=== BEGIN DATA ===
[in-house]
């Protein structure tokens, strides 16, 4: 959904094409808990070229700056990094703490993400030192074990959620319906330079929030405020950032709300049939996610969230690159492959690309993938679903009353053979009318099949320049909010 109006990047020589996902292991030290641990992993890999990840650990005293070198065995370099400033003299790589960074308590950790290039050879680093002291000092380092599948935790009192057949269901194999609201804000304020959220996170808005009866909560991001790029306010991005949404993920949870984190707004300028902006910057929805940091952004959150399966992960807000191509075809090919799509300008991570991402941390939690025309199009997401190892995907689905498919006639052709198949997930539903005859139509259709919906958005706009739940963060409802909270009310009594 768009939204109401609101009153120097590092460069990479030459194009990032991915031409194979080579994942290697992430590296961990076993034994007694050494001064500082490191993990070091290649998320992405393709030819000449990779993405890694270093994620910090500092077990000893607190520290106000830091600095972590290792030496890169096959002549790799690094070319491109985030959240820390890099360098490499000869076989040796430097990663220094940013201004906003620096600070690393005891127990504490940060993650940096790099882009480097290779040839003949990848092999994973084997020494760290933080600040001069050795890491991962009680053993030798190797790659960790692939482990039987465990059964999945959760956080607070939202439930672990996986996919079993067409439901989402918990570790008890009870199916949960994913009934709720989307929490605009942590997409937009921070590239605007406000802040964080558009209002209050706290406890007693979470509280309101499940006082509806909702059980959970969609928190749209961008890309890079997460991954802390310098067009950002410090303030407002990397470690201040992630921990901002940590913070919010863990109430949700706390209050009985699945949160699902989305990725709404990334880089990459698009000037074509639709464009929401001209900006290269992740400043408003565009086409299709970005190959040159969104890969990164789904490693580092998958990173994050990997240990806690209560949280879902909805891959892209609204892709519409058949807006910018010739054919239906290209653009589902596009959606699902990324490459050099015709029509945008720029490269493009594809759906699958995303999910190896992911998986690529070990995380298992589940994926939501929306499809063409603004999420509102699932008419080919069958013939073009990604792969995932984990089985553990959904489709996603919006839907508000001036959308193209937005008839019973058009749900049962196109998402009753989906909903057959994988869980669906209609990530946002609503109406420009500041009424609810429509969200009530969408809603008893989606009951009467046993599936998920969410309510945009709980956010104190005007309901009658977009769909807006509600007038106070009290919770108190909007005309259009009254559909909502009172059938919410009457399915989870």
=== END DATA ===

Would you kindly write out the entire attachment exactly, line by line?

[in-house]
């Protein structure tokens, strides 16, 4: 959904094409808990070229700056990094703490993400030192074990959620319906330079929030405020950032709300049939996610969230690159492959690309993938679903009353053979009318099949320049909010 109006990047020589996902292991030290641990992993890999990840650990005293070198065995370099400033003299790589960074308590950790290039050879680093002291000092380092599948935790009192057949269901194999609201804000304020959220996170808005009866909560991001790029306010991005949404993920949870984190707004300028902006910057929805940091952004959150399966992960807000191509075809090919799509300008991570991402941390939690025309199009997401190892995907689905498919006639052709198949997930539903005859139509259709919906958005706009739940963060409802909270009310009594 768009939204109401609101009153120097590092460069990479030459194009990032991915031409194979080579994942290697992430590296961990076993034994007694050494001064500082490191993990070091290649998320992405393709030819000449990779993405890694270093994620910090500092077990000893607190520290106000830091600095972590290792030496890169096959002549790799690094070319491109985030959240820390890099360098490499000869076989040796430097990663220094940013201004906003620096600070690393005891127990504490940060993650940096790099882009480097290779040839003949990848092999994973084997020494760290933080600040001069050795890491991962009680053993030798190797790659960790692939482990039987465990059964999945959760956080607070939202439930672990996986996919079993067409439901989402918990570790008890009870199916949960994913009934709720989307929490605009942590997409937009921070590239605007406000802040964080558009209002209050706290406890007693979470509280309101499940006082509806909702059980959970969609928190749209961008890309890079997460991954802390310098067009950002410090303030407002990397470690201040992630921990901002940590913070919010863990109430949700706390209050009985699945949160699902989305990725709404990334880089990459698009000037074509639709464009929401001209900006290269992740400043408003565009086409299709970005190959040159969104890969990164789904490693580092998958990173994050990997240990806690209560949280879902909805891959892209609204892709519409058949807006910018010739054919239906290209653009589902596009959606699902990324490459050099015709029509945008720029490269493009594809759906699958995303999910190896992911998986690529070990995380298992589940994926939501929306499809063409603004999420509102699932008419080919069958013939073009990604792969995932984990089985553990959904489709996603919006839907508000001036959308193209937005008839019973058009749900049962196109998402009753989906909903057959994988869980669906209609990530946002609503109406420009500041009424609810429509969200009530969408809603008893989606009951009467046993599936998920969410309510945009709980956010104190005007309901009658977009769909807006509600007038106070009290919770108190909007005309259009009254559909909502009172059938919410009457399915989870």